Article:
I won't reiterate the details of game six here, except to note how quickly we went from depression to elation. Game seven was delayed by rain and held on the evening of Monday, October 27, and Josh and I went. I remember how disappointed we felt when the Sox took an early lead in the second inning; how delighted we felt when the Mets scored three runs each in the sixth and seventh innings; how nervous we felt when the Sox scored two more runs in the eighth; how pleased we felt when the Mets scored two more in the bottom of that same inning; and how the stadium erupted in joyful cheers when the game ended with a Mets win. The Mets were champions again, for the first time within our lifetime, and we dearly hope to see them win a World Series again at some point soon. (Please.)

The last time I was in Shea was to see the Mets in one of the 1988 playoff games. I don't remember which game it was I saw, or even who I was with. All I remember is that they lost that game, and went on to lose the pennant.

And now, I'll probably never return to Shea again. For this season is the last one that will be played at Shea, as in 2009 the Mets will take up residence in Citi Field, just next door. And of all the news sites to praise Shea Stadium and William A. Shea, oddly enough, it's the Post-Tribune of Northwest Indiana with the best tribute. Check out the article "Mets shouldn't forget Shea when new stadium opens" by Bob Estelle, and learn about how Bill Shea worked to replace the Dodgers and Giants. If it weren't for Bill Shea, I wouldn't have the fond memories of the Mets – and of Shea Stadium – that I have today.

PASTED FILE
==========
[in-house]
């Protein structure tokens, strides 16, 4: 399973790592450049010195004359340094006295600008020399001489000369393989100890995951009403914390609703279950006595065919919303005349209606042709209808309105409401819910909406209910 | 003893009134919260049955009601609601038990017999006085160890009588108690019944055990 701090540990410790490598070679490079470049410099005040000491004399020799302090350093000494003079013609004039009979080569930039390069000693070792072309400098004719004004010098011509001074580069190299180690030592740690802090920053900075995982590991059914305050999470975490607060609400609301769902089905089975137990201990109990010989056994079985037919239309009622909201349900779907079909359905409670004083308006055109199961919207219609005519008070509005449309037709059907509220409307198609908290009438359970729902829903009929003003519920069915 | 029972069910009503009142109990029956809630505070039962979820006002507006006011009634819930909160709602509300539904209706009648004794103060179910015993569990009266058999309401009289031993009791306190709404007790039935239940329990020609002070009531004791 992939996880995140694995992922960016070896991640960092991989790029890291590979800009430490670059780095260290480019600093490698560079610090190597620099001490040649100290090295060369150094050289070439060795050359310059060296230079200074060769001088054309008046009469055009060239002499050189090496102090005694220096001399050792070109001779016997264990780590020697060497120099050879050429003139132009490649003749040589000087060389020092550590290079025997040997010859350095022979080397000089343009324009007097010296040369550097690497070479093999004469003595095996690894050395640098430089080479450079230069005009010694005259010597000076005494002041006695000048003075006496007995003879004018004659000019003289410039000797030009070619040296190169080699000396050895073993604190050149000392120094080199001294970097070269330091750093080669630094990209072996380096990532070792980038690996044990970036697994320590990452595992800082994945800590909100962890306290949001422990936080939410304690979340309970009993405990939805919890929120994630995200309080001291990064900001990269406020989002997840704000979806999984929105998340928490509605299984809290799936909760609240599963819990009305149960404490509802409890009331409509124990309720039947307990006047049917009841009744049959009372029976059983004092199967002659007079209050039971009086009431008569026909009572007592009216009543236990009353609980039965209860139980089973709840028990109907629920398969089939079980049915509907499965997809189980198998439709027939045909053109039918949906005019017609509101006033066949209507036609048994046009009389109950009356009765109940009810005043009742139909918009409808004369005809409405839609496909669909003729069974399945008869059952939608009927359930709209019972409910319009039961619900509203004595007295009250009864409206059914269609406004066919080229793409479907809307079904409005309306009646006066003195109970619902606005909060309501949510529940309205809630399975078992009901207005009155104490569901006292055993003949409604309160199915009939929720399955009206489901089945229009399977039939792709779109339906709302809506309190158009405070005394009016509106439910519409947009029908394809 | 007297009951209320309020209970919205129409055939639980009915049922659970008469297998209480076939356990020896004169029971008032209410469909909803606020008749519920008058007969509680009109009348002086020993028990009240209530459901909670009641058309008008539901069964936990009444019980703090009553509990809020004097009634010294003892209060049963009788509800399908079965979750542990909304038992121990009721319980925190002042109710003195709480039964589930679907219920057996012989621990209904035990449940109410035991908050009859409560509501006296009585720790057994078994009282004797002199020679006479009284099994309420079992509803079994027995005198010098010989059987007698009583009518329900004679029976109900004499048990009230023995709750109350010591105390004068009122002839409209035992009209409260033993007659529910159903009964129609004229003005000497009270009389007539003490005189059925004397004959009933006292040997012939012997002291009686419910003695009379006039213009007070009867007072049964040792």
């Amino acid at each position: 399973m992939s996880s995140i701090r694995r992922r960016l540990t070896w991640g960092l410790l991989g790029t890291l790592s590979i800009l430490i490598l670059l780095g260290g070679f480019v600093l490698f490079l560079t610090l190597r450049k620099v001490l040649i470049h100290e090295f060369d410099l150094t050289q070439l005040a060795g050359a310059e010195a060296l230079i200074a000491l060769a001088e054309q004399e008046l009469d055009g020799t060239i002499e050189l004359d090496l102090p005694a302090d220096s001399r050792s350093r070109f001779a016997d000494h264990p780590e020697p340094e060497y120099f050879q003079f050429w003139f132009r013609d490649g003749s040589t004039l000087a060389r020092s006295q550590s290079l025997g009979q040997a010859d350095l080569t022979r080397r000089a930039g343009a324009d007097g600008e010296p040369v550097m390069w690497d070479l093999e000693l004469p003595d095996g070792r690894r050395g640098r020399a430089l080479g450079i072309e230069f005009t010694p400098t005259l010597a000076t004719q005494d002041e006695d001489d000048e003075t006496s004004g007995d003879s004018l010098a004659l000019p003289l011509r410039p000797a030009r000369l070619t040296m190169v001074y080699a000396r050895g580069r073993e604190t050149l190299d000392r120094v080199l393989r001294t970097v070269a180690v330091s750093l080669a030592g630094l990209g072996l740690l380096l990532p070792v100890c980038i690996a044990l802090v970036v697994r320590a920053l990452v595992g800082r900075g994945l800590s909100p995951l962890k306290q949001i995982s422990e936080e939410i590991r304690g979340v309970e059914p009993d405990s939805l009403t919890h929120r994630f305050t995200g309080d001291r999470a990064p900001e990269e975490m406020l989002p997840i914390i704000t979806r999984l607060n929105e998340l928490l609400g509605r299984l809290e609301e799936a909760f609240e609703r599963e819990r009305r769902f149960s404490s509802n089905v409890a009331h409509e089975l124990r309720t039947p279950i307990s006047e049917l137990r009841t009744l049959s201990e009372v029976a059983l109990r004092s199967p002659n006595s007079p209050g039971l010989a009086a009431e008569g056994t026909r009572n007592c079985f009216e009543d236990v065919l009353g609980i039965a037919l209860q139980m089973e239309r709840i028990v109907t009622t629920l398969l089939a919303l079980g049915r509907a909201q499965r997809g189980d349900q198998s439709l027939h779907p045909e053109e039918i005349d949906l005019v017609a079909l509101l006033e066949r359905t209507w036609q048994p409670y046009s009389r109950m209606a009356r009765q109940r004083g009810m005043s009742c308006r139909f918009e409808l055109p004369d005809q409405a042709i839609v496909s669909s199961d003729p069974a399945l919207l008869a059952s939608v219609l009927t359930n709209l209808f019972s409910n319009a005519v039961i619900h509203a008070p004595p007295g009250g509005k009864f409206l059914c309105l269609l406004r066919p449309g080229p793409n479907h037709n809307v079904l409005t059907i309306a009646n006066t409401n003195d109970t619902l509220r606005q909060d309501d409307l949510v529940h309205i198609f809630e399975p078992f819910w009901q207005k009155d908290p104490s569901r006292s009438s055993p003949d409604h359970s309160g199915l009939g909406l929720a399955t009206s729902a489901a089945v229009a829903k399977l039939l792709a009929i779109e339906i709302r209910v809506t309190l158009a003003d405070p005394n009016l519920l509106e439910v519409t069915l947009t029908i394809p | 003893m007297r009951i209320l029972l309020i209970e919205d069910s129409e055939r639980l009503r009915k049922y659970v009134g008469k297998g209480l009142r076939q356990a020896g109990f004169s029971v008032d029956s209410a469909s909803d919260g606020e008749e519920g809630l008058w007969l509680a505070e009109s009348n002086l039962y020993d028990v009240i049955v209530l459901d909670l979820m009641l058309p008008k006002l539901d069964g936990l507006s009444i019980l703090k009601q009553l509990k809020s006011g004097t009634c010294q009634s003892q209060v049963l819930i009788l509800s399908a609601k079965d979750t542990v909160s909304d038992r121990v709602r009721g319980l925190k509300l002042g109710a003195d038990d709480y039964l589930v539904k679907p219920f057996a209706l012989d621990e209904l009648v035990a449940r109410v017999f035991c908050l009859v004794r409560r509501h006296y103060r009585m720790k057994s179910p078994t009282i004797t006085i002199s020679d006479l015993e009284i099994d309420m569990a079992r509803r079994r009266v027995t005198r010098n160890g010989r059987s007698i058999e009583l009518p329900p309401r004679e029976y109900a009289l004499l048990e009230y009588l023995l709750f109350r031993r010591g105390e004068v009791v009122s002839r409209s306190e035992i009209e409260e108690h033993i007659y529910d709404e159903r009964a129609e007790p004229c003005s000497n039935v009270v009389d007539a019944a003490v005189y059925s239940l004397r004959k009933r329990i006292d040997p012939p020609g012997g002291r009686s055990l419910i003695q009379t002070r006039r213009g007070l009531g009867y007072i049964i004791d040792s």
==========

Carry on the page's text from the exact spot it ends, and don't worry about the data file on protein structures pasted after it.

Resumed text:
Thanks, Bill.


if it makes you feel better: here in chicago, Comiskey (White Sox) Park was renamed to Cellular Field after U.S. Cellular (not a bank!) shelled out gobs of cash.

it got shortened in the vernacular almost immediately to "the cell"...makes them grumpy, but it's out of their hands.
I am planning on getting to the city at some point this summer to see one last Yankee game at Yankee stadium. Maybe, if it can be arranged and you guys happen to be in the City at the same time, we can go to one last Mets game at Shea together--my treat.
That would be nice. Especially the "your treat" part. :-)

Edited at 2008-04-11 11:48 am (UTC)
I have one thing to say:

"Mookie! Mookie! Mookie!"

That is all.
Couldn't have said it better myself.
Couldn't have said it better myself.

I can:


(For you Red Sox fans, it rhymes with what they say when Keven Youkilis comes to bat).
A subway series would be a fitting end to this season.
Does that seem likely, though? Right now, my beloved Mets are bouncing up and down in the standings...it's very sad. :-)

Edited at 2008-04-11 11:48 am (UTC)
You and I were probably at games together in Shea!

Ah, the Mets, how I love them.

Great post, thank you!
When were you attending games at Shea? We may very well have been in the ballpark at the same time.

Edited at 2008-04-11 11:48 am (UTC)
Around the very late 70's -- 78, 79, and early 80's...possibly at late as 84-85, but I know we had stopped going to games by 86 (of course, since then we DIDN'T try to get playoff tickets).
When I was a kid in Philadelphia I was a big fan of baseball (the strike of '94 killed my interest). My family used to go down to Veterans Stadium--this huge, circular, concrete monster--and watch games from the nosebleed seats. What made it cool was that my big brother's grandfather (to whom I'm not related) helped build it.

The city built a new field a few years ago. They tore down the Vet in '04. Now it's a parking lot. Even though I don't like baseball, it's sad to lose these old stadiums.
I too lost a lot of interest in baseball with the '94 strike. But recently, I've gotten some of it back again.

I agree that it's very sad to lose the old stadiums (stadia?). I kind of think Shea is just fine, myself.

Edited at 2008-04-11 11:48 am (UTC)
I didn't mind Shea too much as a Yankees fan all my life. But the one thing that really annoyed me that the new stadium will still have: LaGuardia Airport. Building a stadium so close to an airport wasn't such a good idea now, was it?

Personally, Yankee Stadium isn't that great of a venue either. It was mostly a product of the 1974-5 remodeling and resembles the old stadium in only bits and pieces.